Labour leader Jeremy Corbyn has shifted the party’s stance on Brexit, spelling out how a Government under him would ensure the UK remained in a customs union after it had left the EU.
In this morning’s speech at Coventry University Corbyn made skills and workers’ rights the main focus of Labour’s Brexit policy. He warned that any Brexit deal that excluded the UK from a tariff-free union with the EU posed a major risk to workers’ rights.
He said: “We do not believe deals with China and USA will make up for loss of trade with EU. Such deals would drag the UK into a race to bottom on standards in workers’ rights. A deregulatory race to the bottom would damage jobs and living standards.”
He added that Labour “would negotiate a floor under existing rights and protections” and look to build on them. Brexit must not make Britain poorer, he said.
Recognising that fears over migration were a major factor in the Brexit vote, Corbyn stated that the loss of EU workers from public services had become a major problem and could be mitigated by guaranteeing their future status and rights in the UK. “I want to thank them – they’ve been through 20 months of horror because of uncertainty,” he said.
He went on to state that skills shortages in the country were a major factor in recently reported high net migration figures, but that a fairly managed migration system, rather than full freedom of movement, was the answer.
He implied that the Conservative government’s approach to the issue was to reduce migration at any cost.
Despite this, he noted that people felt “frustrated when they are denied opportunities to gain skills because of an influx of cheap labour” and that “when migrant workers come to Britain they must not be used to undercut pay and conditions.”
To applause, he said: “It’s not migrants who drive down wages, it’s bad employers who cut pay,” and that Labour’s priorities were to strengthen employment law and protect jobs, pay and conditions.
A Labour government, he said, would tighten labour market regulations and strengthen union rights. Migrants must not be exploited, union rights must be strengthened, and central bargaining must become the norm.
Recognising that many Labour-supporting areas backed Brexit and had also been hardest hit by austerity and the loss of manufacturing industry, he said that precarious roles were no substitute for the loss of jobs in mining and other industries and promised sustainable long-term investment in high tech industries.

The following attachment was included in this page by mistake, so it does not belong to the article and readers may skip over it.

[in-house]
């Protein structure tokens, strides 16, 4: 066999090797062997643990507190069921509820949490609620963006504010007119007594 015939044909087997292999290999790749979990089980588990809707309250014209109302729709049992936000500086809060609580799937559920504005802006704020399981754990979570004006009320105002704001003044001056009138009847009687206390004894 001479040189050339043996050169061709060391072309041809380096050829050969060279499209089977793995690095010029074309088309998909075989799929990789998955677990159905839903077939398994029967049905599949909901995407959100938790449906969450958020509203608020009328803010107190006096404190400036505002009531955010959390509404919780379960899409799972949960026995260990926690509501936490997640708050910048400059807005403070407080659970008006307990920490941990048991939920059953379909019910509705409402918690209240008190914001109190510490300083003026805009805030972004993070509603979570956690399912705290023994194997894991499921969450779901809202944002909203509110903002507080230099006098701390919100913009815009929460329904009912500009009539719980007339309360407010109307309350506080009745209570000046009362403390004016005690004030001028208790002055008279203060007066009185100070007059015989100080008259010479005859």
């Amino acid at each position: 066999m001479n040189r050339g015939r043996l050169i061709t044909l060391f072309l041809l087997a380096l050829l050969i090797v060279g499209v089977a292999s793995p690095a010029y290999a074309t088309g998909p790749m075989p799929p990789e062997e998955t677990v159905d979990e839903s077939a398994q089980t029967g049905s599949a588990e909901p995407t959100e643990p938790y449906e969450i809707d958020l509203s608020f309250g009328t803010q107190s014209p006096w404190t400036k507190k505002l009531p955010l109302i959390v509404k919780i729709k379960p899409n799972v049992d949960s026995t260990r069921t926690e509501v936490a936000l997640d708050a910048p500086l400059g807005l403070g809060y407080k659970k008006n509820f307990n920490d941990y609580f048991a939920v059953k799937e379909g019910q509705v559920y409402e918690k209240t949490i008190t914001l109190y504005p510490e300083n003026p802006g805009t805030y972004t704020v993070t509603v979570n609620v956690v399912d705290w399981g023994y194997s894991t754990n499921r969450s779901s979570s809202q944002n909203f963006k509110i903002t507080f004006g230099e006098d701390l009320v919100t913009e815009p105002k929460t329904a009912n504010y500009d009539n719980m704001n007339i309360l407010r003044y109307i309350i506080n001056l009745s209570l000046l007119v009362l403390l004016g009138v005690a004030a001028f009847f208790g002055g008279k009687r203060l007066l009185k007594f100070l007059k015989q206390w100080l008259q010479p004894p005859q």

He summed up the present Government’s policy on Brexit by claiming that “disarray has become the new strong and stable”.
The CBI’s response to Corbyn’s address was broadly positive. Director general Carolyn Fairbairn said the Labour leader’s “commitment to a customs union would put jobs and living standards first by remaining in a close economic relationship with the EU.”
She echoed his point about trade deals by adding: “Growing trade is not an ‘either or’ question – Germany already exports five times as much with China as the UK from within the customs union.”
However, she also warned that Labour’s wider policy of renationalisation of key industries had put its relationship with the private sector at risk and would result in worse services.
The Institute of Directors backed elements of the speech but warned that there were still too many unanswered questions in Labour’s position and doubted that the EU would accept a fully bespoke Customs Union substitute deal after the transition phase.
Stephen Martin, director general of the Institute, said: “Many businesses, particularly manufacturers, will be pleased to hear the Opposition’s proposal to keep a customs union on the table. It was essential to see Jeremy Corbyn emphasising the complexity of cross-border ‘just-in-time’ supply chains that could face significant new costs and barriers without one.
“As with everything about the Brexit process, however, extracting detailed and specific answers on the future trade arrangements from our political leaders has been a slow and laborious process. There are no easy solutions here.”